To illuminate the depth of his working relationship with PJ Harvey, John Parish recently said: “We consider everything we do musically a collaboration to some degree.” That statement might surprise those who don’t pay attention to the credits on Harvey’s albums, but it only confirms that their partnership is stronger than the 12 years that have passed since their last co-billed release—1996’s Dance Hall at Louse Point—would imply. Parish has worked with Harvey in capacities ranging from producer to touring band member since her masterful To Bring You My Love in 1995, so a second release with fully shared attribution at this point seems more a statement of intent than a simple distribution of credit.
Listening to A Woman a Man Walked By validates that suspicion, making it clear that Parish’s role as a collaborator transcends that of mere sounding board or tasteful instrumentalist. On Harvey’s solo albums, one gets the sense that even if she gets input from any number of others, the results always reflect her distinct visions made manifest. Here, as well as on Dance Hall at Louse Point, Parish’s equal footing makes itself distinctly felt even if he never steps into the spotlight. Instead, he sticks to his strengths as a composer, crafting the music on each song to a state of simple elegance before letting Harvey have her way with the entire batch. Yet there is one notable difference between this album and its predecessor: A rawer, less refined sound that suggests the duo self-imposed a limit to the number of instruments or tracks they were allowed to use.
As if acknowledging that Harvey’s pop sensibilities haven’t surfaced in a while, the album starts off with the misleadingly straightforward “Black Hearted Love”—a guitar-heavy composition that establishes continuity with the pair’s earliest work together. But that mood is not meant to last: “Sixteen, Fifteen, Fourteen”, the album’s second track, heralds a slow descent into more challenging waters with Harvey counting backwards like some twisted inversion of Leslie Feist. And like the majority of Harvey’s experimentally oriented work, the nine tracks following “Black Hearted Love” contain equal quantities of inspiration and self-indulgence.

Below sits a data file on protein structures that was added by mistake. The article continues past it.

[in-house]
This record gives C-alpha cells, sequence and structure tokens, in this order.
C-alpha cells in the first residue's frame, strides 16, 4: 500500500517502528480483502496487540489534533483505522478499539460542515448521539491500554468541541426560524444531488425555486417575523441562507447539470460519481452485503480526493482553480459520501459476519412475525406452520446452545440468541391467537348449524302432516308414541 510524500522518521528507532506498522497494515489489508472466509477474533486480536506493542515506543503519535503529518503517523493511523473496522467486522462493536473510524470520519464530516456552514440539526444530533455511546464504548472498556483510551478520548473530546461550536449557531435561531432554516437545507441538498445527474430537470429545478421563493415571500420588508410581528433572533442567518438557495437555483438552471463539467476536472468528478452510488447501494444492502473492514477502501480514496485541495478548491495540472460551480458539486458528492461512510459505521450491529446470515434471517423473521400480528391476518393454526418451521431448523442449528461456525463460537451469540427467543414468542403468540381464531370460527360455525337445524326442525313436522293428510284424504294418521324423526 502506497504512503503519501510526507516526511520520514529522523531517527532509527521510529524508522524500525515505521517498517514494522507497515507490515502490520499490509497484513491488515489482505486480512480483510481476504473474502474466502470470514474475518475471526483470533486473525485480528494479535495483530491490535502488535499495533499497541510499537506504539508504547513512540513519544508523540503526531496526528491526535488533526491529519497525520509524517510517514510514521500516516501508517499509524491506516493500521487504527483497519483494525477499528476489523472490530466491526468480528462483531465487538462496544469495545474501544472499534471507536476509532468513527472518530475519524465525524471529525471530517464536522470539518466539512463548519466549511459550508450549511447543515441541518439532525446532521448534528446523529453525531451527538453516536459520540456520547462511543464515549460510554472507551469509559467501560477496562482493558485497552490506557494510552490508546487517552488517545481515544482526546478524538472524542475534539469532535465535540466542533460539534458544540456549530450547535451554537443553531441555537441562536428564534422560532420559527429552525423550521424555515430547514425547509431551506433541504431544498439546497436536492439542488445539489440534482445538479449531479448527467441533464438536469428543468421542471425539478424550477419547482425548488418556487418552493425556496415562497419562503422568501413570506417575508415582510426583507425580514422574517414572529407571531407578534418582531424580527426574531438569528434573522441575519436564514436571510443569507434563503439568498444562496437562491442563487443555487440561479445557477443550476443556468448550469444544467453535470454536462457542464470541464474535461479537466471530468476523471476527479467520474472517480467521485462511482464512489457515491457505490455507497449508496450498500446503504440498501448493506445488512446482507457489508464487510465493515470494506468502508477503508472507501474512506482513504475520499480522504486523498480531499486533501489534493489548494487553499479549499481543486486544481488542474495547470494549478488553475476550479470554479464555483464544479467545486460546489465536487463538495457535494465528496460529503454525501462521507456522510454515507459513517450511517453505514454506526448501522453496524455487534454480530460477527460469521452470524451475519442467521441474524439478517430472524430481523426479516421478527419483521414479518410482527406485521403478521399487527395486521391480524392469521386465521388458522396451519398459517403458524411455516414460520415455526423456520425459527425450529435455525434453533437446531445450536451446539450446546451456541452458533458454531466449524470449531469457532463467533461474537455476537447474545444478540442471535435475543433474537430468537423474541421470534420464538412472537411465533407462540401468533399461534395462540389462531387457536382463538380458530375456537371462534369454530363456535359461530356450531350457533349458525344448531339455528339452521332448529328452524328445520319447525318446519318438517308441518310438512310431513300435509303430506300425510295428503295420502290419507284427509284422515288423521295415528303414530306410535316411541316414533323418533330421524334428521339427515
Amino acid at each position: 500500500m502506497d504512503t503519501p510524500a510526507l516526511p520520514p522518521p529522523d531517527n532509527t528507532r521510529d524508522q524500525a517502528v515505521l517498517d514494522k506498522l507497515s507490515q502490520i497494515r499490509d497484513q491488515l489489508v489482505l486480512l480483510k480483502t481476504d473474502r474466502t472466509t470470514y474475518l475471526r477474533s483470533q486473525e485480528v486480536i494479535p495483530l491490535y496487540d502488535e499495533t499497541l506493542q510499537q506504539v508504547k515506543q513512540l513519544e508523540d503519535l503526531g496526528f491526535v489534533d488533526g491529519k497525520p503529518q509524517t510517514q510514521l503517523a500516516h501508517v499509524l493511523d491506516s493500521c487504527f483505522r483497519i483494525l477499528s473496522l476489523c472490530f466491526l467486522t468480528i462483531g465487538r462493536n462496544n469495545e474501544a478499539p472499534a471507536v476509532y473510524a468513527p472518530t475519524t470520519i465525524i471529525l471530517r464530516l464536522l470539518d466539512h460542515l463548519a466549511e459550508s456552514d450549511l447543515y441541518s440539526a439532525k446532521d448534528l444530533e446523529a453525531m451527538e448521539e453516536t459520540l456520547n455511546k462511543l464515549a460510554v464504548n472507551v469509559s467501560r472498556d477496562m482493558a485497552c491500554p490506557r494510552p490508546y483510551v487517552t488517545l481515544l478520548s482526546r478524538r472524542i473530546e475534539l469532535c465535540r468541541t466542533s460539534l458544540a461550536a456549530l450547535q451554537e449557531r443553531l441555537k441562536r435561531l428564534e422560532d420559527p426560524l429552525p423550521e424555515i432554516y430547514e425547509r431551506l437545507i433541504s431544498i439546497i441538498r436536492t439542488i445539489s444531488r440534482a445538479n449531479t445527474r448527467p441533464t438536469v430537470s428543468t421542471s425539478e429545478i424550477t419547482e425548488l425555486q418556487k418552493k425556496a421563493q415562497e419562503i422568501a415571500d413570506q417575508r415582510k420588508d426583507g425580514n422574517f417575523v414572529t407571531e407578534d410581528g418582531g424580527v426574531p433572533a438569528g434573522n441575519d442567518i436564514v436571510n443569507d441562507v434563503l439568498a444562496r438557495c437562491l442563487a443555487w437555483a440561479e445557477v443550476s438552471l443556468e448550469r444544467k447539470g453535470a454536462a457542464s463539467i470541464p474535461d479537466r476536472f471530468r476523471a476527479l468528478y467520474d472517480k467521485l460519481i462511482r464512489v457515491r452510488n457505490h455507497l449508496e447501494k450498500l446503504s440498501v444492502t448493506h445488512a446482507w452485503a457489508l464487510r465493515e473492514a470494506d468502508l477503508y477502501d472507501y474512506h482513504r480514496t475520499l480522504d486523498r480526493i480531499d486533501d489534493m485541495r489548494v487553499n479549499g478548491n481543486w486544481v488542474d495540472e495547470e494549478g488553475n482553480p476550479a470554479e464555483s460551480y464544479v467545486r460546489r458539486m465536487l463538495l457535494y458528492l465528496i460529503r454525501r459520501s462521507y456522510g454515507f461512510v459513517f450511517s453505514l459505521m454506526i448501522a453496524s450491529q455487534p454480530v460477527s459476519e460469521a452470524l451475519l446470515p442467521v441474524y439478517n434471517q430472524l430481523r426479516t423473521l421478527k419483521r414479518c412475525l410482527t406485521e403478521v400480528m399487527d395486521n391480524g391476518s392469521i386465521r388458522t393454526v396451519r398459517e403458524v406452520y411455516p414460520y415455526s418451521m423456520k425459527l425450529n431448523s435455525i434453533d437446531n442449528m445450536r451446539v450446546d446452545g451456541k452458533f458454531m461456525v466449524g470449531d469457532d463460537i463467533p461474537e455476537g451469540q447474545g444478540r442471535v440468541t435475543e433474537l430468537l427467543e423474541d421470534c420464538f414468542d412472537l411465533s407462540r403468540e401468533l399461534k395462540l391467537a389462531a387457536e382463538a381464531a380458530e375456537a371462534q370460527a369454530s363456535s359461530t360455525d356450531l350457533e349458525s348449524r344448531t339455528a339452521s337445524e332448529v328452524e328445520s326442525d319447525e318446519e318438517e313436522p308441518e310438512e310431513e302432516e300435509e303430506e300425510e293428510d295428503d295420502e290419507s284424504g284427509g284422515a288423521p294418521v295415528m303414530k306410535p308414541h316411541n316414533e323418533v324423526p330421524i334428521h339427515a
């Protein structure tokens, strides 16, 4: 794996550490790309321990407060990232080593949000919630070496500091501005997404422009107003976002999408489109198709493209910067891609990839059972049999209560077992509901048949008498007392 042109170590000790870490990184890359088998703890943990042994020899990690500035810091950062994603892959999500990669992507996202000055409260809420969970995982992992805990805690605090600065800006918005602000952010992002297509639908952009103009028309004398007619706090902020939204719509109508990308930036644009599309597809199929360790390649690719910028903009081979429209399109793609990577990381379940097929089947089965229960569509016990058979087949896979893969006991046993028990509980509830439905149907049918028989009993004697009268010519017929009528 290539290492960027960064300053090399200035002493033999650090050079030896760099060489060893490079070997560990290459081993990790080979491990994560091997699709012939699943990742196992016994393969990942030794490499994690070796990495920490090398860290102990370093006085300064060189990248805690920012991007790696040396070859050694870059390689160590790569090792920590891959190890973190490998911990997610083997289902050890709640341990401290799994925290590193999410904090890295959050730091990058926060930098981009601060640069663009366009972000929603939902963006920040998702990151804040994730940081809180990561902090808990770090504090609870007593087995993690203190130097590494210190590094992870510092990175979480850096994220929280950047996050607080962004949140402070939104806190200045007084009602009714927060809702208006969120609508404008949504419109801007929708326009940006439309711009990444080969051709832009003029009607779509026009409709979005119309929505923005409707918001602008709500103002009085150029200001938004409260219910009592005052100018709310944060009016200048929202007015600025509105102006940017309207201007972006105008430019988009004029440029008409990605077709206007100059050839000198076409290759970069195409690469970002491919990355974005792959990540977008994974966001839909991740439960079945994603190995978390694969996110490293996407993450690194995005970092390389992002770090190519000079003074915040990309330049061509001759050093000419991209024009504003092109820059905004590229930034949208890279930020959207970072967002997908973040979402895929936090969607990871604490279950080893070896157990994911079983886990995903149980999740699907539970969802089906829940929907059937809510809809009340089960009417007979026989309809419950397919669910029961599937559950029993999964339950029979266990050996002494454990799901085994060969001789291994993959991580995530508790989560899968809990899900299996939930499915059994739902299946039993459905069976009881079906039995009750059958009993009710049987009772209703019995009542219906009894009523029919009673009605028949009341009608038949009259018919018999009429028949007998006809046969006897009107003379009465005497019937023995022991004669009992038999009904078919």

An interesting thread that runs through the album finds songs like “Leaving California”, “April”, and “The Soldier” sounding as if they belong to the bleak yet compelling world of Harvey’s 2007 release White Chalk. In spite of the similarities, these pieces don’t come across so much as leftovers from Harvey’s previous album, but rather part of an overall feeling that A Woman a Man Walked By aims to touch upon all of the artistic identities she has assumed over the course of her career. They’re also some of the album’s most rewarding songs: “The Soldier”, in particular, creates its mood with lo-fi, tape-hissing production and weather-beaten piano, while the others employ droning organs, ukuleles, and a host of other instruments to bring their unusual arrangements to life.
Yet these fragile constructions are offset by abrasive tracks like “Pig Will Not”—where Harvey’s vocal part finds her barking like a dog—and “A Woman a Man Walked By / The Crow Knows Where All the Little Children Go”. Harvey has always found comfort in the confrontational, and the two distinct sections of the latter offer some of the album’s most thrilling and demanding moments in precisely that context. Here, Harvey sounds uncannily like Nick Cave as she dresses down an unidentified girlie-boy—think of it as “50ft Queenie” with arty music and lyrics far more direct and explicit (“I want his fucking ass / I want your fucking ass!”)—before dissolving into a Brian Eno-like instrumental in a brilliant juxtaposition of beauty and obscenity.
It has already been suggested that the title of the track “Passionless, Pointless” would suffice as the album’s review. It’s a clever observation, to be sure, but one that misses the target entirely—neither of those adjectives apply to anything heard within. PJ Harvey never lacks passion—quite the contrary, it can be her greatest asset and most flagrant overindulgence—and John Parish obviously cares too much about the subtle details of his music to be dismissed that easily. And even if A Woman a Man Walked By isn’t the most essential item in either artist’s discography, it’s still one worth hearing—if only to witness how slowly and deliberately it reveals its difficult charms.